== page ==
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Dufur crash under investigation

The Wasco County Sheriff’s Office and Oregon Liquor Control Commission are investigating a crash that seriously injured a 21-year-old Dufur woman early last Saturday.

The woman, who Sheriff Lane Magill did not want to identify, went off the road near the intersection of Dufur Valley Road and Rail Hollow Road.

She was lifeflighted to Yakima, and then flown to Seattle. He did not know the extent of her injuries and family members could not be reached.

The vehicle went into a small creek or ditch, and medical staff found her near the creek, clutching a rock, Magill said. It was not known if she was wearing a seat belt, and her vehicle did not have airbags.

He said the woman was “probably semi-conscious” when aid arrived.

“We’re not sure how she got out of the vehicle. We’re pretty sure she wasn’t ejected,” Magill said.

He said alcohol is believed to be a factor in the crash. “We do have reports that she was at the Dufur Pastime and that she was consuming alcohol there. Investigations for her consumption of alcohol at the Dufur Pastime is still ongoing as well, because we’re still conducting interviews about that.”

Jeff TenEyck was at the Pastime last Friday night and said he met the woman for the first time that night and danced with her for about 30 minutes, as she tried to teach him how to country swing dance.

He said he’d had three drinks himself, and that the woman was “visibly intoxicated.”

Cliff Wirtz, owner of the Pastime, declined to comment.

Magill said he contacted the OLCC about the crash and they are helping with his investigation.

He said once the investigation is complete, all reports will be forwarded to the OLCC and the district attorney’s office.

Last fall, Magill urged the Dufur City Council to deny renewing the liquor license for the Pastime, citing a double fatal crash last July and a series of six other drunk driving arrests dating to 2010 by people who had admitted to drinking at the Pastime.

The OLCC put the re-licensing process on hold while it investigated the matter, and issued a license to the Pastime in February.

Part of the renewal included having required training for staff on over-service of alcohol.

Magill argued the crash and other drunk driving incidents constituted a “serious and persistent history of problems.”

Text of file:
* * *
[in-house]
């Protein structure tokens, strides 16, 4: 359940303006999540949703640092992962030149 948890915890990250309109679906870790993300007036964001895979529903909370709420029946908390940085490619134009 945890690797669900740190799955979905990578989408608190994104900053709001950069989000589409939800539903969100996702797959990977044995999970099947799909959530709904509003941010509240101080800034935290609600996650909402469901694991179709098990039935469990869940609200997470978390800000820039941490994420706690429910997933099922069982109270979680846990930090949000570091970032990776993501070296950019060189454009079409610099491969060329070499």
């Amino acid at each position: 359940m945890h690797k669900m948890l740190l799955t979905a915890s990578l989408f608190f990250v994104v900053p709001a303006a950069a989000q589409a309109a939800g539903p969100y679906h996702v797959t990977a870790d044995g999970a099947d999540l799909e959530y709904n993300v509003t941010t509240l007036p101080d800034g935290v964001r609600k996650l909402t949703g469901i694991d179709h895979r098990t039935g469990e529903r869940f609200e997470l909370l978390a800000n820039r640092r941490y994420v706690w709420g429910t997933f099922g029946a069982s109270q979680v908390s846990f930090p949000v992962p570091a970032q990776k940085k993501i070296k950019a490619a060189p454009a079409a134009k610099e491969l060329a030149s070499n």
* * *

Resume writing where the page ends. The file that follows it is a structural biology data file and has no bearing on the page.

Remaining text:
The “serious and persistent history” standard is difficult to meet, and OLCC investigators did not find that the events presented rose to that level, said OLCC spokesperson Christie Scott earlier.

Magill said the OLCC told him in February to forward any new incidents to the liquor commission.

“Dufur Pastime was, or is, on the OLCC’s radar because of the process that happened last fall,” Magill said. “Having an incident here of this significance, I made a phone call to the OLCC that we had an incident and that reports would be coming.”

He said the sheriff’s office would notify the OLCC of any other incident at any other bar.

He said of the OLCC, “They were very specific with us back in January or February, ‘Hey, if you have any other incidents, don’t hesitate to give us a call so we can have that conversation.’”

TenEyck said he knew the two people who died in the fatal crash last summer, and also the two people who were injured in a wreck a while before that.

“I really don’t know what all the answers are, but we need to do whatever it takes to see that this stops happening. Period. End of sentence. It’s just got to stop, it’s happening too much,” TenEyck said.

He was referring to “people that have been at the Pastime ending up in really bad crashes. There’s been three of them I know of in barely a year, and so far two people dead.

“As a community we damn well need to wake up and make this stop happening. It’s preventable.”

TenEyck said the woman wasn’t “grossly drunk, she was doing well enough to give me some reasonably respectable dance lessons.”

Scott, the OLCC spokesperson, said, “In any situation where there are injuries or loss of life or any serious harm that comes to someone as a result of over-service of alcohol we take those very seriously and sometimes those investigations do take a bit longer.”

They take longer because “we want to make sure we do the best job that we can and the other reason is because when there are instances where someone is hurt there’s usually a criminal aspect as well and in those situations the criminal investigation would take precedence over our administrative investigation.”

She said, “There are other issues to worry about other than just getting a ticket from the OLCC.”

The other issues referred to include criminal or civil actions and the overall health and wellbeing of customers, employees and neighbors.

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